PROTESTERS: Shame! Shame! Shame! Shame!
CHRIS SGRO: There’s 275 days after this body passed the worst anti-LGBT bill in the entire nation. Every single day, transgender North Carolinians have suffered and been at risk for discrimination and violence. And every single day, our economy has lost millions upon millions of dollars. PayPal is not coming here. Bruce Springsteen is not coming here.
PROTESTERS: Shame! Shame! Shame! Shame!
CHRIS SGRO: We are going to continue to be sat out as a state because of the image that we are portraying to the rest of the nation and the rest of the world.
AMY GOODMAN: So, Reverend Barber, if you can talk about this? I mean, there’s enormous, enormous economic pressure, and NAACP is bringing that, with the sports teams, with the corporations—over $600 million, it’s believed, lost. But this reneging the deal that was made, that if Charlotte took back, repealed their own pro-LGBT legislation, that the state Legislature would repeal HB 2, and they reneged?
REV. WILLIAM BARBER: Well, this has been the characteristic of this Legislature and the former governor. You know, the people in office in our state Legislature are unconstitutionally constituted. As I’ve said, many of them would not be in office except for this racialized gerrymandering.
Now, let me back up just a second. We didn’t agree with the deal anyway. We didn’t think that Charlotte should have to vote the bill down for them to then repeal something that was bad in the first place. Secondly, it is not just the worst LGBTQ bill. It is the worst anti-worker bill and the worse bill that denies access to the courts. I want people to understand the depth of what they did. In North Carolina now, if you have employment discrimination as a heterosexual, as a disabled person, as a veteran, you cannot go to state court, because of this law. So, they did renege, but we didn’t agree on that anyway. We said it shouldn’t have ever been a bill, and it should have been repealed in the first place.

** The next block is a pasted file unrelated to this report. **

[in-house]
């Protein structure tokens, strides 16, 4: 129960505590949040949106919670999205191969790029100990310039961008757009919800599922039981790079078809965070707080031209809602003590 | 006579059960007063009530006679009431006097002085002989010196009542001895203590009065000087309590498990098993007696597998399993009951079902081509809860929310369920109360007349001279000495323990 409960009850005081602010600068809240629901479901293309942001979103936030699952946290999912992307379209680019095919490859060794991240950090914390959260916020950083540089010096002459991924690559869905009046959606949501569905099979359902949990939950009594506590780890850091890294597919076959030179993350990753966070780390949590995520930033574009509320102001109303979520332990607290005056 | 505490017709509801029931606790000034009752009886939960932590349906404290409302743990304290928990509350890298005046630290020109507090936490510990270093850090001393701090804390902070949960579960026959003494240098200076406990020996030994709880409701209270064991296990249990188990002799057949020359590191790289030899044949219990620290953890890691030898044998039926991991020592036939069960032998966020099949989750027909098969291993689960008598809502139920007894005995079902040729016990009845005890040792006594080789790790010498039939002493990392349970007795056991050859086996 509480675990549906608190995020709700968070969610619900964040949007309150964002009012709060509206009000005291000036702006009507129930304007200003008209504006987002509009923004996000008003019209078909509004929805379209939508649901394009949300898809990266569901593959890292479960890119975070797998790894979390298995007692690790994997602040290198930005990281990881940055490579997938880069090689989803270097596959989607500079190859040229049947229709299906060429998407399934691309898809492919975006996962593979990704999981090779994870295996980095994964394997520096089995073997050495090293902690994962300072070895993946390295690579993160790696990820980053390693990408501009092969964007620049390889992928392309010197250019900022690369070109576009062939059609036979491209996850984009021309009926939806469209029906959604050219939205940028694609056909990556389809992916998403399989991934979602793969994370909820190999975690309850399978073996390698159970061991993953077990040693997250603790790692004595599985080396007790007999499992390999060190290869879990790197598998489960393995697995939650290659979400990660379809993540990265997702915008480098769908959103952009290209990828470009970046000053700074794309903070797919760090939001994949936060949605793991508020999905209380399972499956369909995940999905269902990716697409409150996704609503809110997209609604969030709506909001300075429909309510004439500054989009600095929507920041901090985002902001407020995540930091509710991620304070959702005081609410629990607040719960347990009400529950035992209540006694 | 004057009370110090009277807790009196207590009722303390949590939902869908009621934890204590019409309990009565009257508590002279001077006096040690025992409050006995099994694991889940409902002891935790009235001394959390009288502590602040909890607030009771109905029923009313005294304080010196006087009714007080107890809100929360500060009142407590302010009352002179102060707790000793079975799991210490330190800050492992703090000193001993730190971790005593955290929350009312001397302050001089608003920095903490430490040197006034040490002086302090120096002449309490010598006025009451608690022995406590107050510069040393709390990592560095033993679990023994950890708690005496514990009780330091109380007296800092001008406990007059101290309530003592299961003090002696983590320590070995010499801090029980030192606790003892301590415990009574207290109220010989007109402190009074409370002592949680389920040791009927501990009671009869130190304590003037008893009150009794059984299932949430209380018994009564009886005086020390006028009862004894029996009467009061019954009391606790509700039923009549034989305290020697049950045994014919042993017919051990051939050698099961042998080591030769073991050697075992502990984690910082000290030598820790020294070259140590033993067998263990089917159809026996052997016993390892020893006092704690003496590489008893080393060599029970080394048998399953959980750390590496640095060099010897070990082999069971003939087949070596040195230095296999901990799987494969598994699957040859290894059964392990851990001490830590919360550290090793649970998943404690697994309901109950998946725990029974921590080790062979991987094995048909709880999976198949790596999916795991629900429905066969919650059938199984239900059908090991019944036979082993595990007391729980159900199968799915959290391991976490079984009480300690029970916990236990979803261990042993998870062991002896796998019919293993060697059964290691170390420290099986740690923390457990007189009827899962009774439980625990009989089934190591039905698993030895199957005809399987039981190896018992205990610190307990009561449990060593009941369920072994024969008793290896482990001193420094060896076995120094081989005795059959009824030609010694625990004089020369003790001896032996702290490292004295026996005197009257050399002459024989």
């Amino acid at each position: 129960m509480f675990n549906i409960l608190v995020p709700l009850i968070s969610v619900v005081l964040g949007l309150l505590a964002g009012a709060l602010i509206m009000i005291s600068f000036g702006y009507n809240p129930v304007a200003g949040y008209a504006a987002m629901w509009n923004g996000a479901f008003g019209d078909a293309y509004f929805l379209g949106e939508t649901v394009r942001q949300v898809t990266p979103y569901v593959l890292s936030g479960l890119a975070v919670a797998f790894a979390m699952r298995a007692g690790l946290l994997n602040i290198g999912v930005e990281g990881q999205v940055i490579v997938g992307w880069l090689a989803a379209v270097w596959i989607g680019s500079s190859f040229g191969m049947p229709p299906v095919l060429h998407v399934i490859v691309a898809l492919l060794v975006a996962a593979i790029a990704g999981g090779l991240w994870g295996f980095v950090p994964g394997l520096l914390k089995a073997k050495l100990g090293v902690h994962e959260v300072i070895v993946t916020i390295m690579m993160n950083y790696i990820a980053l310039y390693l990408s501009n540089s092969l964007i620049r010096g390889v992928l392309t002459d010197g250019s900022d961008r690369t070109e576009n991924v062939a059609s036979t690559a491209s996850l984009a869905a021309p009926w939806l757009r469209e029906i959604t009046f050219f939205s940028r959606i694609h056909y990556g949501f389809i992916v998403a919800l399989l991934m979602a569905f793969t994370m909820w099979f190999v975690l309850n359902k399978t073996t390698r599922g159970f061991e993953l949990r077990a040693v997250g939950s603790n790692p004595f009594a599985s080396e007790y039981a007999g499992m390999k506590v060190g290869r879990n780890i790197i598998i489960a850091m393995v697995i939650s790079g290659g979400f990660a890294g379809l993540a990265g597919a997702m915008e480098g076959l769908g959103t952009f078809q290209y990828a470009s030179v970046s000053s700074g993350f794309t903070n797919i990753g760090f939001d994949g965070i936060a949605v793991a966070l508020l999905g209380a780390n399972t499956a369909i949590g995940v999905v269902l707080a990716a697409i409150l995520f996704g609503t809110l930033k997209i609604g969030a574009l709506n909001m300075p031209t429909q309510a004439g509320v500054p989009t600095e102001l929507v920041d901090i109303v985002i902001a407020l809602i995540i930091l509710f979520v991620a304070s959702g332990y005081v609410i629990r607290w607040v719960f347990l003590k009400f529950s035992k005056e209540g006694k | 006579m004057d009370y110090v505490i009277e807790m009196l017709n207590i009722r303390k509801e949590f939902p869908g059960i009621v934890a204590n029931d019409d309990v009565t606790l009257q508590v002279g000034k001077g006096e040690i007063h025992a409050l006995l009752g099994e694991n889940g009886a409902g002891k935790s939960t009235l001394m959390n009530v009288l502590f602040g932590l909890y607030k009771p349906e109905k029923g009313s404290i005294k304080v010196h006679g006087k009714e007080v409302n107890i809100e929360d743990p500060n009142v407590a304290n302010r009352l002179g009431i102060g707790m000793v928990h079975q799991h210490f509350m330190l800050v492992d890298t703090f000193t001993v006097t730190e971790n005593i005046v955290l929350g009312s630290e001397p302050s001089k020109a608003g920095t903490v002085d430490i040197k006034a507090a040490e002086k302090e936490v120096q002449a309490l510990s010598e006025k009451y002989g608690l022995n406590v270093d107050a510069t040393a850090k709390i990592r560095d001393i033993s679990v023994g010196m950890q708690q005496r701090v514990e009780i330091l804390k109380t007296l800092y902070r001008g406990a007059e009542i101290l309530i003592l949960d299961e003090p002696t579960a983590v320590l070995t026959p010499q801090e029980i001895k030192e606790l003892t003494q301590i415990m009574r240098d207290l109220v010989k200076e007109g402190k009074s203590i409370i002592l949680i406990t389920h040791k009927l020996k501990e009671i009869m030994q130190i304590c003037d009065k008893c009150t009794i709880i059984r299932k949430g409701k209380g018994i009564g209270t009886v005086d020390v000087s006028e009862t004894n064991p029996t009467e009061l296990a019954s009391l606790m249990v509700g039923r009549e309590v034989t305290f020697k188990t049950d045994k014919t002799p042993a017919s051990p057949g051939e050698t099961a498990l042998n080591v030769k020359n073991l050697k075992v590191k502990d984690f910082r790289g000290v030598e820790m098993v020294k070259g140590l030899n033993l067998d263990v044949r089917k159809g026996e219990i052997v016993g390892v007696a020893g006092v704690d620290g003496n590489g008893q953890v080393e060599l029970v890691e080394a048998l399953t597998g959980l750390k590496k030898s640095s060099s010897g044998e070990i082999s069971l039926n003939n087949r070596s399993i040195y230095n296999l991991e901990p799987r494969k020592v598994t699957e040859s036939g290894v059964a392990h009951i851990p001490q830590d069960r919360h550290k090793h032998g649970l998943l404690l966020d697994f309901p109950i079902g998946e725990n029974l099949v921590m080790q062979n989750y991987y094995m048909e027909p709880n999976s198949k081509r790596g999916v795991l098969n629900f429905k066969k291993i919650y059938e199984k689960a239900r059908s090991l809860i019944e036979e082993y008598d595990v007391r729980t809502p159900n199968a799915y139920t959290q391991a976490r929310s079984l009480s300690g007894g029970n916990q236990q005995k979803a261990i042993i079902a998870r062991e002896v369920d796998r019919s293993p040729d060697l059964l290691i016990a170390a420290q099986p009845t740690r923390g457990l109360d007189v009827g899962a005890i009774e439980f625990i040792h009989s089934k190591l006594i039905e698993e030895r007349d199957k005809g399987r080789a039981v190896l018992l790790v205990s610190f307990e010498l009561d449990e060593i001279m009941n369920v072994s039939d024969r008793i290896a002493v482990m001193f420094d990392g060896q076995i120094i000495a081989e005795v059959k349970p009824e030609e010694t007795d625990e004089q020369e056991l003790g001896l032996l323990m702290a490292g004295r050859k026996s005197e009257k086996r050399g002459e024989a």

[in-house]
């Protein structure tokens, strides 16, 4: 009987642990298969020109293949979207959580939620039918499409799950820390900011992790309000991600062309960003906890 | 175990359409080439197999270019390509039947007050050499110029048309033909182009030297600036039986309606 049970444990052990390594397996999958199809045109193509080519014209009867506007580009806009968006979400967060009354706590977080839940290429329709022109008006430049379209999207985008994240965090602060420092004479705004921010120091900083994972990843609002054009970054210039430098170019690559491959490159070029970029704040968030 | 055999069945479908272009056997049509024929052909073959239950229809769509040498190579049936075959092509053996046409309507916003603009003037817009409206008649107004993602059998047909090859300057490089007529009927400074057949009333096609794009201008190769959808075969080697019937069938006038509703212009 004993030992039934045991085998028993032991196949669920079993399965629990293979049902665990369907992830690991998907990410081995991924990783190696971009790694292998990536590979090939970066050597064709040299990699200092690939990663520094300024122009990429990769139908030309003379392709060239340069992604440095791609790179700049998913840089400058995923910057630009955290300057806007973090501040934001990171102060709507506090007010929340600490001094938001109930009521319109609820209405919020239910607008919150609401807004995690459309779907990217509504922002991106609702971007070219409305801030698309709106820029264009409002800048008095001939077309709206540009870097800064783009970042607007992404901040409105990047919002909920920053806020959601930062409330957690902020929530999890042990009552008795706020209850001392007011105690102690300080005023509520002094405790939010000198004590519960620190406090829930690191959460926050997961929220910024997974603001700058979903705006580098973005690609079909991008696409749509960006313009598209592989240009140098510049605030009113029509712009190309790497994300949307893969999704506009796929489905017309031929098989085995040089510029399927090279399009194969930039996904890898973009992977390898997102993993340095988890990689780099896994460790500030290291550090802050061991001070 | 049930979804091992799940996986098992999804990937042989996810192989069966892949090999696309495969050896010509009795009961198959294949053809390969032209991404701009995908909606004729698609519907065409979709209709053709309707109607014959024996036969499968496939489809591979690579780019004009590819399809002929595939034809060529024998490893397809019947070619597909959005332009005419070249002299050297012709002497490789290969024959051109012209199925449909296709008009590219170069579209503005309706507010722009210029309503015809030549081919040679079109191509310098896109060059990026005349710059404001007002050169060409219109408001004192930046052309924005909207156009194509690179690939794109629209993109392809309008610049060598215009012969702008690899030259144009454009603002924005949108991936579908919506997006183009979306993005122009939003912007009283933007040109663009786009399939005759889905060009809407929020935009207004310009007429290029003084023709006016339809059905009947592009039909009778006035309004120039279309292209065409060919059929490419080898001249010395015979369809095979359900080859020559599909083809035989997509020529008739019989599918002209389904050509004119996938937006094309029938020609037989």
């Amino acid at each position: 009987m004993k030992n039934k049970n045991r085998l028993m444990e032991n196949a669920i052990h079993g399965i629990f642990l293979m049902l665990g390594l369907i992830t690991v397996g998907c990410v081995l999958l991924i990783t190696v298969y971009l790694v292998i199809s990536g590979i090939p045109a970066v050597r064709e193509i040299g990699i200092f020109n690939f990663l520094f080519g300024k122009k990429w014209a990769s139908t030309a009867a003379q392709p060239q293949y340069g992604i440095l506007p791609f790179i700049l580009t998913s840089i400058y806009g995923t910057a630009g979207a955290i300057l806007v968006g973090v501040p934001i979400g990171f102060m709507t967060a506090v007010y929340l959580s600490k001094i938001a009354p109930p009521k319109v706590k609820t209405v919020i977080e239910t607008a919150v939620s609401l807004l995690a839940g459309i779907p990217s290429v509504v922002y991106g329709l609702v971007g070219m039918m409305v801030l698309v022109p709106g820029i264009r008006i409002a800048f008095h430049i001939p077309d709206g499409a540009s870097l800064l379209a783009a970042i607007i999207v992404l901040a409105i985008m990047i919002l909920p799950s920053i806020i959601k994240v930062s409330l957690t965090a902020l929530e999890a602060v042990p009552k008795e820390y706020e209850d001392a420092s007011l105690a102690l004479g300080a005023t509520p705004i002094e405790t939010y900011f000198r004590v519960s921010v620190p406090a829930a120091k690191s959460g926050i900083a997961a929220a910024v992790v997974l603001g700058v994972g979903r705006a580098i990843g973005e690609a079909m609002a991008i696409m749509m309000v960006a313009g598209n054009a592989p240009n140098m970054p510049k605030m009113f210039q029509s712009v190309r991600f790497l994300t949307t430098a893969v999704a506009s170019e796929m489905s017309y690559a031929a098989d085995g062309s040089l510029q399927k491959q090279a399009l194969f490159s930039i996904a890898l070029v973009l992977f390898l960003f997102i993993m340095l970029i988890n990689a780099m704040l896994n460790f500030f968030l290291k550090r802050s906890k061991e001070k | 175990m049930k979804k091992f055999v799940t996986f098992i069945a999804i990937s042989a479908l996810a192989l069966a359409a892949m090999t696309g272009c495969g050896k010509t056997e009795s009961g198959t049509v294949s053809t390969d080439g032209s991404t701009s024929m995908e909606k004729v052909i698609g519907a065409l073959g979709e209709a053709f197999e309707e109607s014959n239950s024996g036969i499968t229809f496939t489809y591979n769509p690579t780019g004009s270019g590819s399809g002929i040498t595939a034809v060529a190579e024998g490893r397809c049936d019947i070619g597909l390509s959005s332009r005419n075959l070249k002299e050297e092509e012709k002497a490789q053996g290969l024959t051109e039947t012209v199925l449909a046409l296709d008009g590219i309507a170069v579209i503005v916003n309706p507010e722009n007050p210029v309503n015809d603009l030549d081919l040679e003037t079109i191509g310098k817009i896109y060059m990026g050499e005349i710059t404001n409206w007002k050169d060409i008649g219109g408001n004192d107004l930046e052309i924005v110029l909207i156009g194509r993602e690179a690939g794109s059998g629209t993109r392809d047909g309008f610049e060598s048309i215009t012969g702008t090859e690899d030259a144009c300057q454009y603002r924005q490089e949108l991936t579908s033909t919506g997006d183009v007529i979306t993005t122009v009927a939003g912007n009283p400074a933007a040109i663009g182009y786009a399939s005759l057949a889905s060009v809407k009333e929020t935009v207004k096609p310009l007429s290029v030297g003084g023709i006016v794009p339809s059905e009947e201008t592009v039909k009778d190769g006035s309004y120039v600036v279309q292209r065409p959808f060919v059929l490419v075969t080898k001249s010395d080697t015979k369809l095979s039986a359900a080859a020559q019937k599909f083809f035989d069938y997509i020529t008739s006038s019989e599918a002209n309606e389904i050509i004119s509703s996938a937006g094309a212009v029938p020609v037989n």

We also are saying to our sports and other people, who are right to boycott and not come to the state because of the attack on transgender, we are going to have to, in many of these states, start having economic pressure when they do voter suppression and gerrymandering, because that’s how the people get in office that are in fact passing these laws.
Now, that session that they called, Amy, was supposed to be a session to get money to hurricane victims. That’s why that session was called. Instead, they refused to repeal HB 2. They then passed Senate Bill 4, taking powers from the governor, denying access to the courts, trying to change our State Board of Elections so the Republicans could still hold power. And then they did pass a little bit of money for the hurricane victims, which should have been done much earlier. So that whole session was a farce. I just want people to understand. That entire session was a farce. And what we know is you cannot trust the current members of our—they’re not Republicans. They are extremists. And I want folk to understand, 14 times since they’ve been in office, they have passed laws that have been proven to be unconstitutional.
AMY GOODMAN: Reverend Dr. William Barber, president of the North Carolina NAACP, Moral Mondays leader, thanks so much for being with us. We’re going to ask if you will stay for the next segment, when we talk about the Jewish cemetery in Philadelphia that was just desecrated this weekend, perhaps up to 500 tombstones overturned. We’ll be speaking with a local Philadelphia rabbi. And then we’re going to look at the election of Tom Perez to head the DNC. Stay with us.